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Innovative Applications of 3D Printing in the Plastics Industry

Updated: Jun 19

Post Credit - Plastic Technology

Additive manufacturing isn't aiming to replace traditional plastics manufacturing methods where they excel. Regarding mass production, injection molding far outpaces 3D printing speed and efficiency. Nevertheless, 3D printing is increasingly proving its worth as a complementary tool rather than a competitor. It's enhancing the plastics industry and broadening the scope of possibilities for plastic parts across various applications and industries including:

Mold Tooling

Mold Tooling 3d printing

Using 3D-printed molds offers the advantage of saving time and costs, especially during prototyping in actual end-use materials. When there's a need for a new design, 3D printing provides a quicker path to create a new tool, and it also allows for easy repair or modification of existing ones. Although metal 3D printing methods like laser powder bed fusion have been traditionally popular for mold tooling, there are emerging options worth considering, including more accessible metal printing techniques and short-run molds crafted from alternative materials like polymer composites.

Prototype and by-Product Development

Prototype and by-Product Development

While 3D printing remains indispensable for rapid prototyping, its capabilities have evolved significantly. Today, with suitable materials and printers, prototypes can often serve as functional production parts. Brackets, electronics enclosures, ducts, medical device components, and more can now be reliably produced using 3D printing technology.

End of Arm Tooling (EOAT)

End of Arm Tooling (EOAT) 3D Printing

The role of robots in manufacturing encompasses a range of tasks including sorting, transporting, palletizing, inspecting, and machining. Each robot's end-of-arm tool (EOAT) or end effector is chosen based on the specific operation it performs, like gripping or welding, tailored to the tools or parts the robot handles. Robotic arms excel in executing various tasks with remarkable endurance, speed, and precision. The integration of 3D printing in end-of-arm tooling components not only saves time and costs but also yields lighter parts with enhanced performance and durability.


Fixtures/Attachment 3D Printing

With the rise of affordable desktop 3D printers, creating custom items for plant use has become convenient and budget-friendly. Items like inspection fixtures, assembly tools, and check gauges can now be easily produced. For instance, using mold design tools, CMM nests can be created by generating the inverse of the part, resulting in a 3D-printable fixture design. The advantage extends further: once these fixtures are designed for 3D printing, they can be saved as digital files. So, if a fixture gets damaged or lost, it's a simple task to print a replacement quickly.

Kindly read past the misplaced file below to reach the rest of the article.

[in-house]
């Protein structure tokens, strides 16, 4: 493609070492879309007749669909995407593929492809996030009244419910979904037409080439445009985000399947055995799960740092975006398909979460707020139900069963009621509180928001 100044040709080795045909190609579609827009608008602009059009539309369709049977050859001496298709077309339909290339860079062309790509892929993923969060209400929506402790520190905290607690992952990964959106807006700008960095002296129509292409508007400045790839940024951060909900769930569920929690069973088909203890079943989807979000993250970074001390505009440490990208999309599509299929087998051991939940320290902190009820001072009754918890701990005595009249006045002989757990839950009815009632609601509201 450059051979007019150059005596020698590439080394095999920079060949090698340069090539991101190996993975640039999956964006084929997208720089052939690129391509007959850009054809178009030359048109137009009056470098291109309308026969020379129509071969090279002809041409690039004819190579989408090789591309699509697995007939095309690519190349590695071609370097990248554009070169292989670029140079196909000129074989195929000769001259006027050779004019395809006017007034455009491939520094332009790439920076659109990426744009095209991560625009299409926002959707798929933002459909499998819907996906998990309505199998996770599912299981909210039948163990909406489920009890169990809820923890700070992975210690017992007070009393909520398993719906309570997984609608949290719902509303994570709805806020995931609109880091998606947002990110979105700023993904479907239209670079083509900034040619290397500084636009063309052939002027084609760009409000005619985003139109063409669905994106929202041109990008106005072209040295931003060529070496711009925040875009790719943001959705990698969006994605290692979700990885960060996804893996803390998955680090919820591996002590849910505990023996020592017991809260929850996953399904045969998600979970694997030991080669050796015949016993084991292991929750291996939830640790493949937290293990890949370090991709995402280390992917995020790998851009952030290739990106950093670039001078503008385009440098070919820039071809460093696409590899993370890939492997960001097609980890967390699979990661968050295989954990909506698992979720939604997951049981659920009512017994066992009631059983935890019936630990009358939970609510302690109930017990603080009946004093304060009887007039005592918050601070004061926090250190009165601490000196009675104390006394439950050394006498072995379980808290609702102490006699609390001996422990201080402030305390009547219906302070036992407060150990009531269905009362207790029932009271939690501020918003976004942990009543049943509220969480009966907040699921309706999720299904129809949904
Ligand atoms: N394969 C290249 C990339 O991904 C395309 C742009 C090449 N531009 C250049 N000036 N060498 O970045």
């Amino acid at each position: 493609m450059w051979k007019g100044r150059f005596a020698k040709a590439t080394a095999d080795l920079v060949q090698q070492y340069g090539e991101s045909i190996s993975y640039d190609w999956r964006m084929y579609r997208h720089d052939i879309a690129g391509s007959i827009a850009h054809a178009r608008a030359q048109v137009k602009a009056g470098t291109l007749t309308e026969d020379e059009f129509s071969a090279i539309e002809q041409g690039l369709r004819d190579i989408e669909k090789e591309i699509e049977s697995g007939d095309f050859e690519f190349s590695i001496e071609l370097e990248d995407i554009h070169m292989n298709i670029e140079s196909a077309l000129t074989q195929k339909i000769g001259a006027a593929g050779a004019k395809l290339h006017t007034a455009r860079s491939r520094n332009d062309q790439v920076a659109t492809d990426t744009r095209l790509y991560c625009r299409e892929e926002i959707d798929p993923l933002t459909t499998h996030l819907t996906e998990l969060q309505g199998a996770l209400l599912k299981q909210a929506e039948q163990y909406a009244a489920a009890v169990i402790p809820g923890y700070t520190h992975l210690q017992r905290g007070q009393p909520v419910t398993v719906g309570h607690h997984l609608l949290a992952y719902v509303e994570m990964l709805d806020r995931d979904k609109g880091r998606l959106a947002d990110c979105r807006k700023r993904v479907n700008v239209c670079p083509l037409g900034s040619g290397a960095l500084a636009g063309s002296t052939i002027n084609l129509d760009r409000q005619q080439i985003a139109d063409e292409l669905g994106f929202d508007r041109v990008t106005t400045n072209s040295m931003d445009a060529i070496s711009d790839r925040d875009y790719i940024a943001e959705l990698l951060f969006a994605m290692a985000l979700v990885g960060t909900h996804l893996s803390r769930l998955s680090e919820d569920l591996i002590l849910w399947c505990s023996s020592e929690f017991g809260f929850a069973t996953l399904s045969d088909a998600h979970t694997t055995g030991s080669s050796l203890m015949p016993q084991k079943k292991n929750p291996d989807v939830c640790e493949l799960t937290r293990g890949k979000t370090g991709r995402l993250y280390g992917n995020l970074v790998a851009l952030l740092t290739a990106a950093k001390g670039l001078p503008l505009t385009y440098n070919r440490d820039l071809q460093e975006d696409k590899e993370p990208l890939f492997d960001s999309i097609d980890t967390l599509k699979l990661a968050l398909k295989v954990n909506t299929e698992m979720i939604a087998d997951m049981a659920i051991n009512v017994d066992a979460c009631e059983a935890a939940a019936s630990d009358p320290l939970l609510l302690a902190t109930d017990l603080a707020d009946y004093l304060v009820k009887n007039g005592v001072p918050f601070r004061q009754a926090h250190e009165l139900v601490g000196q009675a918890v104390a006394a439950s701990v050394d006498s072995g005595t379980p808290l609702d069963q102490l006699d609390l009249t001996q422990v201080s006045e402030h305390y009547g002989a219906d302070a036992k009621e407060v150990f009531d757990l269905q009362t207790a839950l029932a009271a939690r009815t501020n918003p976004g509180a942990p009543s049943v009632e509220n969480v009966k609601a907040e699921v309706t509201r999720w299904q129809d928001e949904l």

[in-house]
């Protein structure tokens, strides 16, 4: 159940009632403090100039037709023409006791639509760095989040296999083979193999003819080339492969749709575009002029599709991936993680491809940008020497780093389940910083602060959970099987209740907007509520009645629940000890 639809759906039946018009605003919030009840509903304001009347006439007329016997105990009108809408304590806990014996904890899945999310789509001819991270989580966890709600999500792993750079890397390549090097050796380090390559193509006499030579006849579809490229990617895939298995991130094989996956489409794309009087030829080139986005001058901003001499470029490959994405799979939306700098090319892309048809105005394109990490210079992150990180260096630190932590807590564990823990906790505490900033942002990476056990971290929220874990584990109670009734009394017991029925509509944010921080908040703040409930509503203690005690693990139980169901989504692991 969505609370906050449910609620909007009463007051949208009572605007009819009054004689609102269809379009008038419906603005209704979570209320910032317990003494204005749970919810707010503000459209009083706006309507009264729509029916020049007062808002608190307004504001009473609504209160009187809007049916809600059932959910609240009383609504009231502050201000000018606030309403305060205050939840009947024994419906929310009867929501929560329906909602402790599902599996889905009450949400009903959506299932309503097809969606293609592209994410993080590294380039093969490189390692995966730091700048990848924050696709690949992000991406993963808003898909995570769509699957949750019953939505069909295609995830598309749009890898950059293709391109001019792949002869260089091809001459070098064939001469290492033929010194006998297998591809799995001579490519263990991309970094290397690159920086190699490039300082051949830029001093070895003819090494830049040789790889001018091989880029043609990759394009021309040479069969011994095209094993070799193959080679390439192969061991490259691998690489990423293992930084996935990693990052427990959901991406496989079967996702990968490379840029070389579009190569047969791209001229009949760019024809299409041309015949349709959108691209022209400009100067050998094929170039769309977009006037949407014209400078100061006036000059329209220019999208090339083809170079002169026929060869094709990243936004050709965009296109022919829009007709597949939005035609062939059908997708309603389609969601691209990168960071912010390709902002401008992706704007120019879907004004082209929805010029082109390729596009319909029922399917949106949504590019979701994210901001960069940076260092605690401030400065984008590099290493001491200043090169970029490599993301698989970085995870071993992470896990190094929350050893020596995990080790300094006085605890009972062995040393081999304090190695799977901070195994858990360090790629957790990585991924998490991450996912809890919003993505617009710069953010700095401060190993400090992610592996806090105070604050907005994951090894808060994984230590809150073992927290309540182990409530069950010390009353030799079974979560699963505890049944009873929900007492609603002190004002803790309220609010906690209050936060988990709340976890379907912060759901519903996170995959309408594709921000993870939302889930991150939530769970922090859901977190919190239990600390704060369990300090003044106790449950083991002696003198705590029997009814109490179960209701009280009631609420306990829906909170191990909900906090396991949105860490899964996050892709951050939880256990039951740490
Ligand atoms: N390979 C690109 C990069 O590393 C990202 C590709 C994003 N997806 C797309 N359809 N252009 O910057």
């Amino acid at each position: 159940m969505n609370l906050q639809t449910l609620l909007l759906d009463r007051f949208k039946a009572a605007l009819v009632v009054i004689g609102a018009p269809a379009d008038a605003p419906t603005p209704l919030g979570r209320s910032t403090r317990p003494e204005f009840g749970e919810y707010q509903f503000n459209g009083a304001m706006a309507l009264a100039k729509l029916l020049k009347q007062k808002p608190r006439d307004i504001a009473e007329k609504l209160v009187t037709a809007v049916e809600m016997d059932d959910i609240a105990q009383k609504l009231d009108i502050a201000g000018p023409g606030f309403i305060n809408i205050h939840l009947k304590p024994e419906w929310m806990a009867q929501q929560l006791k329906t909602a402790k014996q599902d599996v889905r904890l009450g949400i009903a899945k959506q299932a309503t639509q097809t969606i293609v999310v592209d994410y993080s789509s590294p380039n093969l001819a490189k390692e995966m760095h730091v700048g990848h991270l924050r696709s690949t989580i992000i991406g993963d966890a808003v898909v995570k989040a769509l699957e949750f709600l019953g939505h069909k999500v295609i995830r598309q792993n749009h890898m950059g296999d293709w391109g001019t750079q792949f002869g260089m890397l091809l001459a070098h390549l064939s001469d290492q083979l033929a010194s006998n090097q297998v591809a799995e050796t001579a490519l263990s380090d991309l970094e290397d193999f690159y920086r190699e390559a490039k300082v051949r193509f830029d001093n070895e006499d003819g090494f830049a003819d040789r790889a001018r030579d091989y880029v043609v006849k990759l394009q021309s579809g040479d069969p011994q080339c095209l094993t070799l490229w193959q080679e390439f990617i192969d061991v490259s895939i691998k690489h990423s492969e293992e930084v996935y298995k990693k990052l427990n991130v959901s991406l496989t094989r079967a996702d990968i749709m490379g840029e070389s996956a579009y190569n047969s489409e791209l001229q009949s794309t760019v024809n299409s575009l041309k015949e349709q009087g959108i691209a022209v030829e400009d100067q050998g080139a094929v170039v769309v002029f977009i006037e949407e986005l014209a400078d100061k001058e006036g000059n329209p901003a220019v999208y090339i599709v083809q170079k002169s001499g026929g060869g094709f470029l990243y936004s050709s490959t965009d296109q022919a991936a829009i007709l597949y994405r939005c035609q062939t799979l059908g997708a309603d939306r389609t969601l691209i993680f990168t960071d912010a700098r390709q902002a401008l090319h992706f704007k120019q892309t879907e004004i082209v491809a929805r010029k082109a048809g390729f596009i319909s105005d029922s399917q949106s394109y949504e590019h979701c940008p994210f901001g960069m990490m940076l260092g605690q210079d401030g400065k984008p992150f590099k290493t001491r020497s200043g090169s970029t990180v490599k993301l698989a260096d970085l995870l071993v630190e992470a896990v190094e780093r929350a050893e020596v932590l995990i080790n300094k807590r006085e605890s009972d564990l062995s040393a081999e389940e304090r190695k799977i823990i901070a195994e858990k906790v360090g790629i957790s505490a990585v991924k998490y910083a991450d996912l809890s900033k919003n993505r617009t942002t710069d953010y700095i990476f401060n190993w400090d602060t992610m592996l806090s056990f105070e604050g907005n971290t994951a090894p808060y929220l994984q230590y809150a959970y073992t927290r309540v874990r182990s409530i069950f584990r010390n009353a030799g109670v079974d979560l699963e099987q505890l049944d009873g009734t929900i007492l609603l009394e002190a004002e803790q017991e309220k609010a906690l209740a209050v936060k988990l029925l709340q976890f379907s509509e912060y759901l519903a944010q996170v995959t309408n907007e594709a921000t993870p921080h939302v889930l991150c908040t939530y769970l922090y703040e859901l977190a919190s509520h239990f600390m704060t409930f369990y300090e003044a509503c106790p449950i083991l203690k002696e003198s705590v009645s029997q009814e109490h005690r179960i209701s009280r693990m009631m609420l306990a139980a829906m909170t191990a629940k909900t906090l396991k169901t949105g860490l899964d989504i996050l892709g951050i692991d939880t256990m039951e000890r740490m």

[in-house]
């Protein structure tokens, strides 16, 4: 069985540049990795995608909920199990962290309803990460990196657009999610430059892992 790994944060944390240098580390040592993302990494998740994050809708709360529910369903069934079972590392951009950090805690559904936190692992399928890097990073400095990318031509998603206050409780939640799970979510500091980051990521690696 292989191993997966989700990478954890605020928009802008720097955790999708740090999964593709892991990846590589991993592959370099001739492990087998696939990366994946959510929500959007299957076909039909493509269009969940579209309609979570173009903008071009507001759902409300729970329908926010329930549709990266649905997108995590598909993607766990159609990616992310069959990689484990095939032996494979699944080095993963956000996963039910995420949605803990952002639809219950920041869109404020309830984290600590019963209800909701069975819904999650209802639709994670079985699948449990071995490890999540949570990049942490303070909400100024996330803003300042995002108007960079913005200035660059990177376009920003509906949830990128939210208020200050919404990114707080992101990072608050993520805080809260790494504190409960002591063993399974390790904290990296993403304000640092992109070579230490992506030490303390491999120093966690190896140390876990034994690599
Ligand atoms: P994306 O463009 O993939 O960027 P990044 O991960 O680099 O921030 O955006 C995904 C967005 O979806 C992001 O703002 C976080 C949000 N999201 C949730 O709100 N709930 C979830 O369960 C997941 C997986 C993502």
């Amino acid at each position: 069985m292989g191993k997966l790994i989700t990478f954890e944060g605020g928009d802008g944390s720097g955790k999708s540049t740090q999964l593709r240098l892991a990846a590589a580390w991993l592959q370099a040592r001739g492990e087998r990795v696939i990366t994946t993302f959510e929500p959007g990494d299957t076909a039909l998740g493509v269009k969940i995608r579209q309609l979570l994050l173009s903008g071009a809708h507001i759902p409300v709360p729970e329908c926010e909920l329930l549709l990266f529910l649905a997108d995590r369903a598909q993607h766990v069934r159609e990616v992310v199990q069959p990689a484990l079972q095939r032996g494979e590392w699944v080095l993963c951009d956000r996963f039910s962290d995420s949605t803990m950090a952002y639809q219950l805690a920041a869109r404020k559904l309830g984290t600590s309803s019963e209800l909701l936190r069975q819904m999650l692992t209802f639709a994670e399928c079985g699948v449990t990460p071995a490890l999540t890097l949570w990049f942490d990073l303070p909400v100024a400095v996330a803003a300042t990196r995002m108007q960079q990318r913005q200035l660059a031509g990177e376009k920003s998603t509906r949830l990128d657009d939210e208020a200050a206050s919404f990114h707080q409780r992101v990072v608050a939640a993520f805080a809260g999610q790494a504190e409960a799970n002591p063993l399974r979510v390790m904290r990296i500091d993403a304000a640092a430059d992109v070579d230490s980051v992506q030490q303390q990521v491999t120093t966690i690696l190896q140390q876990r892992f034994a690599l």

Customized Goods and Services

Customized Goods and Services 3d printing

The versatility of 3D printing allows for seamless customization of product designs to meet individual needs or specific requirements. From personalized medical equipment such as splints and hearing aids to tailored consumer goods like shoe insoles and sports gear, the technology offers endless possibilities for creating products that perfectly fit the user.

Digital Inventory

Digital Inventory 3d printing

The convenience and efficiency of storing digital files for 3D printing have led many major OEMs, military branches, and government agencies to embrace this technology for sourcing spare parts and facilitating system maintenance. Components such as clamps, clips, and brackets can be easily 3D printed on demand, eliminating the need for extensive physical inventory management or storage space. Moreover, digital inventory offers the advantage of distribution flexibility. Through collaborations with manufacturing partners or by deploying printers across various facilities, organizations can produce necessary parts closer to their point of use.

Batch-Produced 3D Printing

3D printing is a serial production method suitable for various products, especially those benefiting from complex geometries. It excels in both large-scale production, capable of churning out of thousands of pieces, and small batches with no minimum order requirement. This technology is ideal for creating items such as brackets, phone cases, valves, medical implants, packaging solutions, and many more.


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